Few things excite an Aussie as much as being able to travel to a foreign land in the time it takes to watch a film. So, having moved to Hong Kong, the idea that I can be somewhere fresh and fabulous within two shakes of a lamb’s tail has me hightailing it out of here 10 days after I arrive. ‘Bound for Borneo’ my Facebook status boasts, as Mr Smith and I board a plane for Kota Kinabalu in Sabah, on the tip of Malaysia’s ruggedly beautiful eastern island.

After a high-tech arrival (fingerprint scans and digital barcodes) in an airport resembling a tin shed, we take a 15-minute taxi ride to Jesselton Wharf, checking in at the Gayana Eco Resort lounge, at the end of a café-lined pier.

There’s something about a boat transfer that instantly eases me into holiday mode, and after a short skip across the bay, we’re docking at Gaya Island and ready to relax. We’re greeted by a chirpy chap called Jameson, who guides us through the rustic-chic resort, a series of overwater villas that fan out from a central boardwalk.

Hot-pink bougainvillea and hanging orchids line the route to our room, a Bayu Villa on the must-book sea-facing side of the property. Our thatched-roof retreat is filled with warm polished woods, rattan furniture and neutral-toned fabrics, pared-back interiors that happily play second fiddle to the scenes outside.

Arming ourselves with free beers from the minibar, we head onto the private deck, where steps lead down to the South China Sea. We take a quick dip in the lagoon – dodging tiny crabs on the climb back up to the terrace – then slump onto a pair of sunloungers.

A date with Solace Spa, the hotel’s dinky day spa near the pool, soon propels me out of my lounger and back along the boardwalk. Curling up in a cushioned cocoon, I sip hibiscus tea and wait for my session to start. Clearly I’ve begun to switch off already, because when my therapist arrives I realise I’ve dribbled tea down my shirt. Classy.

Normally, I’m a fan of a firm and furious massage, but as this mini-break is all about indulgence, I tick ‘relaxing’ on the preference form. Unfortunately, acting on auto-pilot, I’ve already marked ‘firm’ in the pressure section. It’s soon clear that this isn’t going to be the soothing, gentle treatment I’d envisioned. Instead, Veronica (now known as Tenacious V), pummels, prods and pulls my muscles in a series of yelp-inducing directions. At some point I manage to unwind enough to drool again, this time into the bowl of water and orchids placed strategically below my head.

After an afternoon spent snorkelling in the warm, fish-filled waters, Mr Smith seems far more laid-back than me, but both agree that a cocktail is in order. As luck would have it, sundowners are being poured in the Latitude Bar, and from 6 to 7pm, the first drink is on the house.

Our gratis gin and tonics are served with a bowl of nuts, which we fall upon in an animalistic heap, having arrived in the dining dead-zone between lunch and dinner. Fans whir overhead, billiard balls clack above the lounge tunes, and a storm sweeps through the resort, thankfully taking the humidity with it.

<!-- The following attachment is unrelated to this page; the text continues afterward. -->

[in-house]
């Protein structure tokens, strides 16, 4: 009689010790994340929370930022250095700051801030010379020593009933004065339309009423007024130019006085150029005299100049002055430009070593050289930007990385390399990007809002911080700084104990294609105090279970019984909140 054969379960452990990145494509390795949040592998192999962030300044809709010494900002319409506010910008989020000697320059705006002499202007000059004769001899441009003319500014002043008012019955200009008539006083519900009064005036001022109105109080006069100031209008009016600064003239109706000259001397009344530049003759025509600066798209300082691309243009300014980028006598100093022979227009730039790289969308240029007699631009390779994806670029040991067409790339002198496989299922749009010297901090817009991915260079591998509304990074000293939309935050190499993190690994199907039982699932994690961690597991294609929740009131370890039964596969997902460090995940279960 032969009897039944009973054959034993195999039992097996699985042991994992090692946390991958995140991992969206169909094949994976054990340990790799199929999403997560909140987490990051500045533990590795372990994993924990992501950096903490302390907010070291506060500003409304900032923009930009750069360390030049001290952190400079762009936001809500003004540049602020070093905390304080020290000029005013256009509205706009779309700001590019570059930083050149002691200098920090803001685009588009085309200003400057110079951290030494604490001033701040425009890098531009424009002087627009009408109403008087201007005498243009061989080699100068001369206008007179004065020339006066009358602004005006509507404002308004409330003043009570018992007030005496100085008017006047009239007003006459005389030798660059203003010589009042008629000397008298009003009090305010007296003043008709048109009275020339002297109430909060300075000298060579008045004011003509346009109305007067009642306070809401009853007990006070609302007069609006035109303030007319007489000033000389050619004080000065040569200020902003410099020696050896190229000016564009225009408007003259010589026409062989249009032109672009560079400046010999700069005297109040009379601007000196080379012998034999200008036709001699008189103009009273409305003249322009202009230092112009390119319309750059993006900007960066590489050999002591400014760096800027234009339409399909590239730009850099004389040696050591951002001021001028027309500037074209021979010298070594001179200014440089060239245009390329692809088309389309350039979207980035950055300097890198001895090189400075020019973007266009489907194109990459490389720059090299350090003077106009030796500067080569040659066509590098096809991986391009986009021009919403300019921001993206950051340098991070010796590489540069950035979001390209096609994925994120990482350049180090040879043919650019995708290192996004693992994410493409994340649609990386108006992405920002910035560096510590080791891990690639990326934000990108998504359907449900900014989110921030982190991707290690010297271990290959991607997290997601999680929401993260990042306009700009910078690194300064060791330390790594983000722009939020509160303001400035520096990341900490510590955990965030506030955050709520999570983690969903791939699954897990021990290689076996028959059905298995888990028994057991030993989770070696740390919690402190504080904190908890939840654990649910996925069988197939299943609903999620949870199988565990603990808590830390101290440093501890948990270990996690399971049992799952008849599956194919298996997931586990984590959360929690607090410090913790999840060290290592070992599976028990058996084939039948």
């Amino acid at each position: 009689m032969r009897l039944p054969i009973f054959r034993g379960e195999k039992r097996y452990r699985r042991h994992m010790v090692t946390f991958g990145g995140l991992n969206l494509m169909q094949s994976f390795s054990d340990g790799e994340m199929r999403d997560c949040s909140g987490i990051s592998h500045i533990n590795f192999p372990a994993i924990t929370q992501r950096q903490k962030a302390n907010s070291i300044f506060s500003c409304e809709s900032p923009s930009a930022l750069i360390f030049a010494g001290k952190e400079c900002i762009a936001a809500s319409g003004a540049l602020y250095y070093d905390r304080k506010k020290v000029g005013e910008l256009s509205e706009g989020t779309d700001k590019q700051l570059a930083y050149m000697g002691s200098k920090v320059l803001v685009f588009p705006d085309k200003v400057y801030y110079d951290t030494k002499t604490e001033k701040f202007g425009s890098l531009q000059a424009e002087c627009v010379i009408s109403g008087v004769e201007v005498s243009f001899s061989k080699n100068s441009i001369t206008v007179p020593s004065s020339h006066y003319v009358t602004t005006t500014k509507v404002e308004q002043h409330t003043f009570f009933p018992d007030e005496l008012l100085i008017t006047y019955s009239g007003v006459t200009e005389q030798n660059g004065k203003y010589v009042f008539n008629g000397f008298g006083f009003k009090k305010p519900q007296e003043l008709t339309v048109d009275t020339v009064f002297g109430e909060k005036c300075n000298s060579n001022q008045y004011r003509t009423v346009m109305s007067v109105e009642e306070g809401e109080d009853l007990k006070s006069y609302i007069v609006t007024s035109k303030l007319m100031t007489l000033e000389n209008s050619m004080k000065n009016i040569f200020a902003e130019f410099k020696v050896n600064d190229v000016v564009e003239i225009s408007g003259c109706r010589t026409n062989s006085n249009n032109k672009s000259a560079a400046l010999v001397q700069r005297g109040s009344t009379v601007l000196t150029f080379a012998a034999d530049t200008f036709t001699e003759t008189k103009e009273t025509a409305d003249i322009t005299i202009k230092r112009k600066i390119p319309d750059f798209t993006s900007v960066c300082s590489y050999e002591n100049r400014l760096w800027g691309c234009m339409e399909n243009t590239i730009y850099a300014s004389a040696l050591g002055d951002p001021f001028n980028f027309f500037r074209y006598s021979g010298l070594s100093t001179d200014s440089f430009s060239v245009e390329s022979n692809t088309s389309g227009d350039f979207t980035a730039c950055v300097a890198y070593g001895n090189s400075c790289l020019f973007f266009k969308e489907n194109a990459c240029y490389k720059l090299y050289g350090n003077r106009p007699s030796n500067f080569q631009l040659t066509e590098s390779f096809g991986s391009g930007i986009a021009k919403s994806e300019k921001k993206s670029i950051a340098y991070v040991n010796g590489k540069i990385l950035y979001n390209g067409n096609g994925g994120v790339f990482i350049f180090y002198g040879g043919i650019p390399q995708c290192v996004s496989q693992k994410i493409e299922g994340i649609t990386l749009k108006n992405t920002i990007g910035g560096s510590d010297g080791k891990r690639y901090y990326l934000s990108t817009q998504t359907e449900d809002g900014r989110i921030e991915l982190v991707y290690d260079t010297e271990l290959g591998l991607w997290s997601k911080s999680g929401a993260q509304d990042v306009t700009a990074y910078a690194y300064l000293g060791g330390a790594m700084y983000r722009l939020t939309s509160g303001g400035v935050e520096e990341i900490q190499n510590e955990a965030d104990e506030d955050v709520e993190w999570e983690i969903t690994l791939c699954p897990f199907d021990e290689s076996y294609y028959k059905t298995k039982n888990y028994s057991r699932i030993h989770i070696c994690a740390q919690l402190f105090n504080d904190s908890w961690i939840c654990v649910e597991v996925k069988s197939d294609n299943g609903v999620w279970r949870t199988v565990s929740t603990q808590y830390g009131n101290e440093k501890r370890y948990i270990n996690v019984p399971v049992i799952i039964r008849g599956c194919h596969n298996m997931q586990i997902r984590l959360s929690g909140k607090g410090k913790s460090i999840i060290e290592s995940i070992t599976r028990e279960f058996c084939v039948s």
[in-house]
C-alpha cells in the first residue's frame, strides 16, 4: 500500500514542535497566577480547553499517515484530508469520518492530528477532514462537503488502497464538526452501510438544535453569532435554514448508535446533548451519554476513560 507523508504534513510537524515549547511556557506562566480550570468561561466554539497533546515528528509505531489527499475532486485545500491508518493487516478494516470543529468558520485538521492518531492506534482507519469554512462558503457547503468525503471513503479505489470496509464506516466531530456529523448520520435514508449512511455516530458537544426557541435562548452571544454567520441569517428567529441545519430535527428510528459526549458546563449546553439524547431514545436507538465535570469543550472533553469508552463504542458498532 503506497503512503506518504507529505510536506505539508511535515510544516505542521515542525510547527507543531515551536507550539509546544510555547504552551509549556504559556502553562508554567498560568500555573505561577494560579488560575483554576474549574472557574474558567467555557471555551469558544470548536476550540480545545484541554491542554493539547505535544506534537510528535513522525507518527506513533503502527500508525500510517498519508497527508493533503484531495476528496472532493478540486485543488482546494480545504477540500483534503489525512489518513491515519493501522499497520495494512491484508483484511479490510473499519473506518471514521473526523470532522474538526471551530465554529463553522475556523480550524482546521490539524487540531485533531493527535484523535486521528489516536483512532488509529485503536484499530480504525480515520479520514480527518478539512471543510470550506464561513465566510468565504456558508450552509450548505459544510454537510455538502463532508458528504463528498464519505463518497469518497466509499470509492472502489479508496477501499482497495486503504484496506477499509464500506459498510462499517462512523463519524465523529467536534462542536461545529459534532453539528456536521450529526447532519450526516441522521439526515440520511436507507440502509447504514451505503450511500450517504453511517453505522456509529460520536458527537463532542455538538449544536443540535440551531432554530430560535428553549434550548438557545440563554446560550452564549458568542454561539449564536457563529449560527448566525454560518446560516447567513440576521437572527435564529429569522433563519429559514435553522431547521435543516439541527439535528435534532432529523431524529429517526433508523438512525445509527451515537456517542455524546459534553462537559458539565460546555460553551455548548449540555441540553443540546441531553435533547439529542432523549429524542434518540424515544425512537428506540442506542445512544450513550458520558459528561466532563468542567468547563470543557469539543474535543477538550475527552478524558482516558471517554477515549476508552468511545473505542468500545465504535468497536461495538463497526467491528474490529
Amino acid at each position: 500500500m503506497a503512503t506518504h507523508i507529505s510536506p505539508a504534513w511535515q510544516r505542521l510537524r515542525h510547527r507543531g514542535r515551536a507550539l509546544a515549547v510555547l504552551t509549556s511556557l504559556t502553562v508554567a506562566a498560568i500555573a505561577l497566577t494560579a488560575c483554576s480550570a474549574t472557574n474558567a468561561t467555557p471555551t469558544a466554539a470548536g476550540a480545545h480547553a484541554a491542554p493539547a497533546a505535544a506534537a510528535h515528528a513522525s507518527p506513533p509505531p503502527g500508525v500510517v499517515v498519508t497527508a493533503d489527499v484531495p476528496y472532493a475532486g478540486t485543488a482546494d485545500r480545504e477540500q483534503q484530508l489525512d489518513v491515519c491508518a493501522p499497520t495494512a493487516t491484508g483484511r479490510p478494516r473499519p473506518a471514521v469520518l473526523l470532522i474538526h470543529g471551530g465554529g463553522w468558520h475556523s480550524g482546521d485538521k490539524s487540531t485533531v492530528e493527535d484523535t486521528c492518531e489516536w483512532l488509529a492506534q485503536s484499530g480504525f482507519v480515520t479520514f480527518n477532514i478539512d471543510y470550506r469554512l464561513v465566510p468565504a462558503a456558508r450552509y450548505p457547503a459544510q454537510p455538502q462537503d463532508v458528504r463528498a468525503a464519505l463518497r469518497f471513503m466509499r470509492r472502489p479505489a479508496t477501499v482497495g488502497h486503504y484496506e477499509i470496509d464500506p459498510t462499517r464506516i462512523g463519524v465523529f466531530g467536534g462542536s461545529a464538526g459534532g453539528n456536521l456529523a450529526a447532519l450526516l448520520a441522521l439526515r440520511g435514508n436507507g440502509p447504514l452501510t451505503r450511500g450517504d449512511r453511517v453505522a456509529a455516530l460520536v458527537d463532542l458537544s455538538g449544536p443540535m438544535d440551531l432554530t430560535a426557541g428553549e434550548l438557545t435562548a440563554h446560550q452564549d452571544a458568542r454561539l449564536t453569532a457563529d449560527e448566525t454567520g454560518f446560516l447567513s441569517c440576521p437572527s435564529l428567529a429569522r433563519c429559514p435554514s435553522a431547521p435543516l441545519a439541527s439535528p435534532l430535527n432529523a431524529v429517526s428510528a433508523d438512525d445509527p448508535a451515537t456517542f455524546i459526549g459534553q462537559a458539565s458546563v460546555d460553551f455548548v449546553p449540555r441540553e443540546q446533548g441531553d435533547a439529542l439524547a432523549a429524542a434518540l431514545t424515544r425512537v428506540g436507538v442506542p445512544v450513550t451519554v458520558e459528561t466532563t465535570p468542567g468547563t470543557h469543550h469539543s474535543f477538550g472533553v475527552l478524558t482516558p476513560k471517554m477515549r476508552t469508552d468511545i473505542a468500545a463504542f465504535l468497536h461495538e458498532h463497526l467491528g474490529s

Once the rain clears, we follow the lanterns to Alu Alu, the hotel’s overwater restaurant on the other side of the lagoon. With swags of red and gold satin hanging from every beam, it looks like the dining room has just played host to a Big Fat Chinese Wedding; it’s an odd touch in what could be an elegant, open-air eatery. The daggy decor is soon forgiven once the food lands on the table: omelette-wrapped noodles, wok-tossed greens and a crunchy jumble of soft-shell crab.

The next morning is a delight, as we awake just in time to see our breakfast being delivered by boat. We sit on the deck and tuck into mango pancakes and nasi goreng as the sun glitters across the glassy lagoon.

So far our stay has been entirely self-centred, so we devote the morning to the hotel’s eco-friendly focus. We feed man-sized groupers in floating pens, then wander down to the Marine Ecology Research Centre (MERC), a hub devoted to giant clam breeding and coral restoration programmes. (Even pop star Ronan Keating is backing the cause.)

Admittedly, after ogling 200-kilo groupers, the clams don’t seem as massive as their name might suggest, but these endangered molluscs are fascinating none the less. In the blue-lit aquarium, we spy the not-so-giant clams, soft corals and puffer fish, then scoop up starfish and squishy sea cucumbers in the touch tanks. Last order of business is planting a piece of coral, which will be regenerated here, then replanted in the sea.

Feeling slightly smug from our aquatic good deeds, we steer clear of seafood for lunch, instead dining on satay skewers at poolside Macac restaurant and knocking back a few rounds of margaritas. Then, as quickly as we arrived, it’s time to leave… Retracing our steps to Hong Kong, we’re still feeling that tequila buzz when we touch down a few hours later. 

The Guestbook

Whenever you book a stay at a Smith hotel with us, we'll invite you to review it when you get back. Read what other Smith members had to say in Gayana Eco Resort's Guestbook below.